Is it okay if the information on tax returns does not match what is provided on a letter from a licensed tax preparer or CPA?
YES. The letter being provided relies on third-party information provided by a licensed tax professional and is not expected to directly match the information seen in the tax returns. Unlike a traditional home loan program, on a Bank Statement Home loan program, we do NOT pull a tax return transcript of the applicant’s personal or business returns from the IRS.
Can a borrower whose company pays them in 1099 wages still qualify for a Bank Statement program?
They can but it would be much easier using our 1099 income program. Bank Statement loans were designed for true business owners. So, an independent contractor earning 1099 wages is technically not self-employed. If the employer pays the applicant in 1099 wages, then the only time the applicant is considered self-employed is by the IRS when they file tax returns, and neither of these two programs uses tax returns. If applicants receive 1099 wages, a 1099 Income Program is designed more for this type of income and may end up giving them more income—and even greater buying power than they would with a Bank Statement Loan. The two programs are remarkably similar, in terms of minimum down payment, minimum credit scores, etc.
Can a borrower who owns a 50% share in a business do a Bank Statement Loan?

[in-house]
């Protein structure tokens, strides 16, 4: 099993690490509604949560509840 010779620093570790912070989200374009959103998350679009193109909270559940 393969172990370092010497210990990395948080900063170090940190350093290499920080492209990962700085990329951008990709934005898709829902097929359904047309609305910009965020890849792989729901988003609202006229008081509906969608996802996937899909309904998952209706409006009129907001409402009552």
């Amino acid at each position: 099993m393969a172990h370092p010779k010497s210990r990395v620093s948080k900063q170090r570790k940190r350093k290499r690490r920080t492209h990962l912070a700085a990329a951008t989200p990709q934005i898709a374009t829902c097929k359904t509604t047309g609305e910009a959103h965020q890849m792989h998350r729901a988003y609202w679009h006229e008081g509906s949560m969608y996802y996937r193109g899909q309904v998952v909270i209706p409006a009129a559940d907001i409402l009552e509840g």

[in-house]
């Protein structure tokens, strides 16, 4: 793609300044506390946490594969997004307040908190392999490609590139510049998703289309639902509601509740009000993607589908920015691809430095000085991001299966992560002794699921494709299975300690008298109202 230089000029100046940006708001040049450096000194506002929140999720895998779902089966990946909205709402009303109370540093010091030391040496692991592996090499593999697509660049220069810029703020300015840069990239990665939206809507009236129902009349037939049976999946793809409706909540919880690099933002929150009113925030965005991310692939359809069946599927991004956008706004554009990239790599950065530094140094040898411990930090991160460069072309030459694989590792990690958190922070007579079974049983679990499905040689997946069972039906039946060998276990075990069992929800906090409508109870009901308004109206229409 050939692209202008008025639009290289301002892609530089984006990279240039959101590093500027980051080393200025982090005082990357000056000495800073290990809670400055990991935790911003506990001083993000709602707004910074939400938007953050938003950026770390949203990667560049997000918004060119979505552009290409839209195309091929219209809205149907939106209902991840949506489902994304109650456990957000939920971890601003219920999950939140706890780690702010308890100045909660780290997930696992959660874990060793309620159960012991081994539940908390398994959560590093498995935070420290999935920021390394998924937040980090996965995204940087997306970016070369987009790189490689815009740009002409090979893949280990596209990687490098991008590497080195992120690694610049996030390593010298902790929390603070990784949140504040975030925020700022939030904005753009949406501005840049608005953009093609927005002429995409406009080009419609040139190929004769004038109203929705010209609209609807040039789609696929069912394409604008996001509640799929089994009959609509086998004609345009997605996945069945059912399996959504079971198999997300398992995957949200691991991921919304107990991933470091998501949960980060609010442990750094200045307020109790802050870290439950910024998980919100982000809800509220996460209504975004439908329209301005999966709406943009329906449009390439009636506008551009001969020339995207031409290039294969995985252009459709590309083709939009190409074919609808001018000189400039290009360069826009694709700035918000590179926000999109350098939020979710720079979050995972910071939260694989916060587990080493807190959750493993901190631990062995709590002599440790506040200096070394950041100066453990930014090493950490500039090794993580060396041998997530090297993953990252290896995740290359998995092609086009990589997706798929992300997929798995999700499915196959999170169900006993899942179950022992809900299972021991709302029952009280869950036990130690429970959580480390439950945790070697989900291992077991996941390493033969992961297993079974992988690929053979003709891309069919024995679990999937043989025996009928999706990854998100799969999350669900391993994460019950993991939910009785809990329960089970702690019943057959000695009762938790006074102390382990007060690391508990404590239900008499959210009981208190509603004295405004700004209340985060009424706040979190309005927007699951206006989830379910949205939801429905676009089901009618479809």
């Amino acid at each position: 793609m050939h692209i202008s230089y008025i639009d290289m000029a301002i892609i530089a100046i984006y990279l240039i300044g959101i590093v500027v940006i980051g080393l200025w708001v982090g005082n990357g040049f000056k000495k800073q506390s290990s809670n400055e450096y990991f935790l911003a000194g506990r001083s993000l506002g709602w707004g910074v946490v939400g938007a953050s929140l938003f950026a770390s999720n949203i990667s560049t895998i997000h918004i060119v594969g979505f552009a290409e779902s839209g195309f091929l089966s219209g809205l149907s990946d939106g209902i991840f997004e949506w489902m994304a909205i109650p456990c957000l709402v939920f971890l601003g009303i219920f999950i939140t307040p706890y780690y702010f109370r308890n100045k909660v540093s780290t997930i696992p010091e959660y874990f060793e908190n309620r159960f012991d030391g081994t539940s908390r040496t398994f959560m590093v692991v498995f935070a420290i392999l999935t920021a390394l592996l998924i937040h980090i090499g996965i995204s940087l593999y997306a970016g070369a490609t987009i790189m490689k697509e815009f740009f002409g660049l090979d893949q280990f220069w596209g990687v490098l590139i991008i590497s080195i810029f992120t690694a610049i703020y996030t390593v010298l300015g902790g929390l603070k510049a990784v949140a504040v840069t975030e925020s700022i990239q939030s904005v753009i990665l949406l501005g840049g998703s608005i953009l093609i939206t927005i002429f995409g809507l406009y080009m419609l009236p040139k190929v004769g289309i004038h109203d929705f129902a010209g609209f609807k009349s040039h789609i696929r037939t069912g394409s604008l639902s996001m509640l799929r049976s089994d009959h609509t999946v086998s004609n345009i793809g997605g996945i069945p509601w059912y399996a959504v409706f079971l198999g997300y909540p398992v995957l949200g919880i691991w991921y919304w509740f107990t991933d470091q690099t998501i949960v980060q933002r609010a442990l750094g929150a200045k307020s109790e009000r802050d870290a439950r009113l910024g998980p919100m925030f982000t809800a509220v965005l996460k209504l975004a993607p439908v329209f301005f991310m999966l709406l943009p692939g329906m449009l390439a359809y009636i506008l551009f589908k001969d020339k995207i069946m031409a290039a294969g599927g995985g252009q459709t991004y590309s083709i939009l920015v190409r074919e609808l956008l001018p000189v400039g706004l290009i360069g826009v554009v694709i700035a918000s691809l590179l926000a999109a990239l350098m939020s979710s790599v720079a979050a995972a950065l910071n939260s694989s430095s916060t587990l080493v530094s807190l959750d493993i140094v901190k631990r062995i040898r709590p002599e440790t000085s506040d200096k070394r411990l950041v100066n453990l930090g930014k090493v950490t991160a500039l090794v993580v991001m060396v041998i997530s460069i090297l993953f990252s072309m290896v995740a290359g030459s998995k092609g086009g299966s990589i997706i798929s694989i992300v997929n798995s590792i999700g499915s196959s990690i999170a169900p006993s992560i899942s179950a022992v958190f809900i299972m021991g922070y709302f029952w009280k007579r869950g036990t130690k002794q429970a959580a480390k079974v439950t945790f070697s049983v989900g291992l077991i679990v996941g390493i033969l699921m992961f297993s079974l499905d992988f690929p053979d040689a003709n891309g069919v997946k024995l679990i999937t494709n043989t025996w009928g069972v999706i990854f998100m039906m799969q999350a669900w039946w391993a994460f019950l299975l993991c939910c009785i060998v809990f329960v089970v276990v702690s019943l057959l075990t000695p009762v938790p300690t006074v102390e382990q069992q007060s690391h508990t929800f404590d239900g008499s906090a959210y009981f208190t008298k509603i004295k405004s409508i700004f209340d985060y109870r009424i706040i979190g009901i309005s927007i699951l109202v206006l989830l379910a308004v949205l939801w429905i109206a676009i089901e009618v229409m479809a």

Yes, but unless the business partner is also qualifying for the same home loan with you, then it would reduce the amount of income by their percentage, which could in turn significantly reduce the amount of house they can afford. For instance, by owning 50% of the business, then the borrower can only use 50% of the income from the bank statement income analysis.
What if a borrower fully owns a business but has a spouse employed with W2s, can the spouse’s income be counted?
Yes. We will calculate the business owner’s income using Bank Statements and the spouse’s income will be calculated with their W2s, pay stubs, and an Employment Verification from their employer.
Do applicants have to sign an IRS Form 4506-C to Qualify for a Bank Statement Loan?
No. IRS Form 4506-C authorizes us to pull a tax return transcript and signing one is not required for a Bank Statement Loan.
Can Co-signers be added to the borrower’s application?
No. Co-signers and applicants who are not occupying the new home are not allowed on a Bank Statement Loan Program.
Can borrowers get a Bank Statement Loan if they have had a Foreclosure, Bankruptcy, or Short Sale?
YES, if the bankruptcy, foreclosure, or short sale is completed at least 1 month ago or longer. Depending on the length of time after the certificate of title date, it may affect the minimum down payment on a home.
Can borrowers whose primary income is derived from Cryptocurrency qualify for a Bank Statement Loan?
No. Cryptocurrency deposits cannot be used to qualify for a Bank Statement. Only US bank accounts can be used in the income calculation.